Inside Gemist’s Unique Model Disrupting Online Jewelry Shopping

While the global fine jewelry market is expected to reach $340 billion by 2025, 18-21% of these sales are expected to be made online. The rise of fine jewelry online shopping is largely due to the change in consumer behavior run by Millennials and Gen Z specifically for engagement rings. But the biggest hurdle the industry faces is actually delivering what the customer wants without them seeing or touching it, resulting in higher than average return rates. gemmist aims to make the process more seamless whether you’re buying an engagement ring or huggie earrings through their design experience and in-house “test box” option.

CEO and Founder of Gemist, Madeline Fraser, came up with the premise of Gemist through her direct frustration at unsuccessfully designing a personalized engagement ring online. “Before starting Gemist, I was looking for my own engagement ring, but wanted something personalized and unique to me. As a digital consumer and founder of a tech start-up, shopping online was my first reflex. It wasn’t until I started shopping that I realized that option really didn’t exist! For me, the combination of a beautiful design experience and the ability to see and feel your In-person design before purchase was necessary to provide consumers with a fun and easy experience. Try-on is becoming a more common experience in many other industries. When I realized this wasn’t happening at all in jewelry, I knew I had to dive in – the opportunity was too big to pass up,” Fraser explained.

Adding fitting to the intersection of technology and custom fine jewelry has been a key differentiator for Gemist. The Gemist customer can design and customize their piece of jewelry online, then Gemist sends them a trial box for them to physically try on their unique design, then they can decide what to buy. “We were the first to spearhead this kind of unique experience with one important factor in mind: making sure the consumer is able to design the pieces they try on,” explained Fraser. “It was very important to me that we give the consumer the power to choose. They can decide which combination of elements best suits their aesthetic. By adding design to the flow, we give the consumer the experience of trying out what they actually want to see, not just what’s available. The combination of design and testing is truly our added value that is not available anywhere else.

Fraser wants to be a major player in shifting the jewelry industry towards digital orientation and personalization coupled with a try-on experience that can help close this gap for the industry. “We know that 85% of modern consumers today expect personalization and 71% want to try before they buy. This is a demographic that has been trained to create articles of their own and are usually presented with the choice of an essay. It’s common in other industries like fashion and eyewear, so it makes perfect sense to incorporate those experiences into jewelry. The jewelry industry as a whole is minimally online and rooted in traditional family jewelers and brick-and-mortar retailers. It was going to take someone with a different perspective and background (in my case, consumer tech) to start moving the industry in a more digital-first direction.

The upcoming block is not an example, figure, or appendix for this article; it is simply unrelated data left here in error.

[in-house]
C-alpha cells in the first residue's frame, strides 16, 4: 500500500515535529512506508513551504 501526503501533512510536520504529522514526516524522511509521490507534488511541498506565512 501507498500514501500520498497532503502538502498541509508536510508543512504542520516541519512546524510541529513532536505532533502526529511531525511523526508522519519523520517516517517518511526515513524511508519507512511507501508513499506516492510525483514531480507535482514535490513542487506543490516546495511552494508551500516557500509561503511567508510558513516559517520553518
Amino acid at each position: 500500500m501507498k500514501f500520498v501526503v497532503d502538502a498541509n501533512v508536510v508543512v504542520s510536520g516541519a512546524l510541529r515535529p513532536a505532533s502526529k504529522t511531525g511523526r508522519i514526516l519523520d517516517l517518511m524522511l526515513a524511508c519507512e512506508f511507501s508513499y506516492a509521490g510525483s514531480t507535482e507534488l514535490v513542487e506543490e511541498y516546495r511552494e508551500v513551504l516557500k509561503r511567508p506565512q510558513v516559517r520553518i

This model reduced their return rate to less than 2% against 30.7% industry national average and they also found a 2.5 times higher average order value when consumers engage in the trial experience. One of Gemist’s greatest successes is helping engaged couples find the perfect ring. 70% of couples today have designed their engagement rings together on some level rather than being a complete surprise.

Frequently, the proposing partner will bring in their partner to help with the design and customization, but then continue the process alone with Gemist so the timing remains a surprise. Another unexpected trend that has evolved since Gemist’s trial is a trial proposal. Learning from its users, Gemist has created “The Proposal Experience” where the proposer orders a Try-On box of three options, proposes with one, and then the couple can make their perfect ring together, starting with a fun two-week trial of their three samples.

As for the future of Gemist, Fraser wants to continue creating a new kind of user experience through technology, not only for consumers, but also for jewelry brands. “We will continue to expand our product offerings, roll out exciting partnerships with designers to enable this unique feature on their sites, and create even more advanced digital experiences for our consumers.”

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